companies are the most succesfull and should therefore be listened to.

A third option would be a Google variant where a searcher can rate websites.
The Google rating following from links from websites I like is increased, the
Google rating following from websites I dislike is decreased. This way I get
results from websites that are liked by websites I like, etc. This would create
a very fractioned searchengine where everybody finds the answers she likes. Ie,
if I don't like microsoft, I will get the microsoft sucks websites, if I like
them I get

Any other suggestions as to what would be possible?

Douwe Osinga

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From: <>
Subject: FW: [Reader-list] the 404 error story
Date: Thu, 10 Jul 2003 15:05:18 +0200

As a little side information for the Google's Weapons of Mass Destruction. I
picked it up from the mailinglist.

Douwe Osinga

-----Original Message-----
[]On Behalf Of Ravi Sundaram
Sent: Thursday, July 10, 2003 1:00 PM
Subject: [Reader-list] the 404 error story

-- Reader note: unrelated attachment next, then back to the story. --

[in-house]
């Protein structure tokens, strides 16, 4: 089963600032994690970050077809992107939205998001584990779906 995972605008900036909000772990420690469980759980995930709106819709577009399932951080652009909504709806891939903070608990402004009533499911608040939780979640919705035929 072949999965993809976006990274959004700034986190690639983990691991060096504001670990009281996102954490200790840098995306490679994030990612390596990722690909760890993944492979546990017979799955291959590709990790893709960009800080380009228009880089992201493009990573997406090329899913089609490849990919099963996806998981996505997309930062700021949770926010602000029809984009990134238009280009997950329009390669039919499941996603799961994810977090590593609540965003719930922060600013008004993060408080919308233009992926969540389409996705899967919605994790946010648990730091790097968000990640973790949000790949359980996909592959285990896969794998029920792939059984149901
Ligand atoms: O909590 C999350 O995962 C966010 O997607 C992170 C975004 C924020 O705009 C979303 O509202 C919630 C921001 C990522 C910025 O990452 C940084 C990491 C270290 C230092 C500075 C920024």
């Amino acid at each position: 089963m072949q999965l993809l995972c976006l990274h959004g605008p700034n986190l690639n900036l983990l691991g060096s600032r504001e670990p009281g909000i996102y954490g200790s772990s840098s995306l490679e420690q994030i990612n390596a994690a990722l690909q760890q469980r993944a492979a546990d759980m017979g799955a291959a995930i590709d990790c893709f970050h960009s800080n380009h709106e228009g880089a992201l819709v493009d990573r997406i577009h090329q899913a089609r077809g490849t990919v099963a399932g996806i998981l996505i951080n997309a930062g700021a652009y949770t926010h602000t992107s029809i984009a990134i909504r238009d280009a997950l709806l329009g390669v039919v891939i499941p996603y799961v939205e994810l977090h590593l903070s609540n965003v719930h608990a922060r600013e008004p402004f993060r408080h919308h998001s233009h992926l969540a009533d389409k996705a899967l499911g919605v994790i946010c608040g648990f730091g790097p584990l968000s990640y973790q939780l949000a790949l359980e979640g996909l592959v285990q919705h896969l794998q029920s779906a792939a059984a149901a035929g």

The war on the web
Anthony Cox describes how his spoof error page turned into a 'Google bomb'
for weapons of mass destruction
Anthony Cox
Wednesday July 09 2003
The Guardian

I had always wondered how those viral emails or amusing web page addresses
forwarded to me built up such momentum. Little did I know that I would be
responsible for one of the most successful internet memes this year, and be
accused of developing a so-called "Google bomb" of mass destruction.

In early February, I was reading online a Guardian article about Hans Blix's
problems obtaining cooperation in Iraq. Immediately after, I was confronted
with the ubiquitous 404 error page, which usually tells the reader that a
website is unavailable. With this serendipitous inspiration in mind, along
with a text editor and some fiddling in a graphics package, I created a
spoof 404 "weapons of mass destruction" error page. Saddam would have been
proud; the page was deployed and operational well within 45 minutes.

After favourable comments from friends, I posted it in the newsgroup
uk.rec.humour. Within the next 24 hours, the website had had 150,000 hits
and had propagated to 118 newsgroups. By the end of February, it had
received more than one million page impressions. Perhaps the ultimate
accolade was having the original email come back to me with a note saying:
"Have you seen this?" Visits declined throughout the subsequent war, and I
suspected its 15MB of fame had passed.

Yet, suddenly, in the first four days of July I received nearly 4m page
impressions, more than the previous five months combined. The reason? Typing
"weapons of mass destruction" in Google and hitting the "I'm feeling lucky"
button did not bring up Number 10's "dodgy dossier", but my spoof site.